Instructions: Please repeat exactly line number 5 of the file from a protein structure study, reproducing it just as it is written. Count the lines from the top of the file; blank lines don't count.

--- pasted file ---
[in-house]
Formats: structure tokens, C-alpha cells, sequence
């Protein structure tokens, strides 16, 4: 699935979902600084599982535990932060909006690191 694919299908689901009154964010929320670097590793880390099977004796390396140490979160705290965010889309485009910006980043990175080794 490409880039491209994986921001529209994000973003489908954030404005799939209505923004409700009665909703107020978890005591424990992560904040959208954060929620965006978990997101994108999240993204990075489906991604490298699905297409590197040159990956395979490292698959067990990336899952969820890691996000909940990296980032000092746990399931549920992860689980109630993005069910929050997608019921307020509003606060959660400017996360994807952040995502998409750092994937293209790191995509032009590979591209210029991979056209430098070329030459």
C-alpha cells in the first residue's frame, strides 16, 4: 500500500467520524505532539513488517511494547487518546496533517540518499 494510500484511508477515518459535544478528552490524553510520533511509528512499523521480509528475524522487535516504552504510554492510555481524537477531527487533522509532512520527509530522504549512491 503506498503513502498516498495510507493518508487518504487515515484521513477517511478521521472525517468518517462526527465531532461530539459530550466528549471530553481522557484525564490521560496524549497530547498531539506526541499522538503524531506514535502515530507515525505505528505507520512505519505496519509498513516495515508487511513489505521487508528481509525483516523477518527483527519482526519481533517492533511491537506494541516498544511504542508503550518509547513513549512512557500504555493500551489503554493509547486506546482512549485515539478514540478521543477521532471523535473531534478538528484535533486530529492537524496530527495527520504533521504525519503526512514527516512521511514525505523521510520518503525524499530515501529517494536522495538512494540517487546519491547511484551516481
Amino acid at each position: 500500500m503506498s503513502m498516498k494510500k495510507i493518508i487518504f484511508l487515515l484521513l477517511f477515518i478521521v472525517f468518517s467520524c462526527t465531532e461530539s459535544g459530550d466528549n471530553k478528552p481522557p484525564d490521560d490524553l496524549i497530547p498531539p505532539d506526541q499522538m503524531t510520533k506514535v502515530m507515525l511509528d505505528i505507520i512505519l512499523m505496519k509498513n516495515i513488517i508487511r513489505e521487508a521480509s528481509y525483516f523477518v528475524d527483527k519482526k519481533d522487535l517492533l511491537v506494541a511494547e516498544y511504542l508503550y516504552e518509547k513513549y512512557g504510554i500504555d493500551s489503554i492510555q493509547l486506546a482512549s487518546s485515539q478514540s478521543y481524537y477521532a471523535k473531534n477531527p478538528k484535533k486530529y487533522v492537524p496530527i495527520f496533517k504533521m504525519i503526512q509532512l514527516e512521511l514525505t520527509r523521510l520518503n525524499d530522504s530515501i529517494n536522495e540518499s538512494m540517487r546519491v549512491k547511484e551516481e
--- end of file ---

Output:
Amino acid at each position: 500500500m503506498s503513502m498516498k494510500k495510507i493518508i487518504f484511508l487515515l484521513l477517511f477515518i478521521v472525517f468518517s467520524c462526527t465531532e461530539s459535544g459530550d466528549n471530553k478528552p481522557p484525564d490521560d490524553l496524549i497530547p498531539p505532539d506526541q499522538m503524531t510520533k506514535v502515530m507515525l511509528d505505528i505507520i512505519l512499523m505496519k509498513n516495515i513488517i508487511r513489505e521487508a521480509s528481509y525483516f523477518v528475524d527483527k519482526k519481533d522487535l517492533l511491537v506494541a511494547e516498544y511504542l508503550y516504552e518509547k513513549y512512557g504510554i500504555d493500551s489503554i492510555q493509547l486506546a482512549s487518546s485515539q478514540s478521543y481524537y477521532a471523535k473531534n477531527p478538528k484535533k486530529y487533522v492537524p496530527i495527520f496533517k504533521m504525519i503526512q509532512l514527516e512521511l514525505t520527509r523521510l520518503n525524499d530522504s530515501i529517494n536522495e540518499s538512494m540517487r546519491v549512491k547511484e551516481e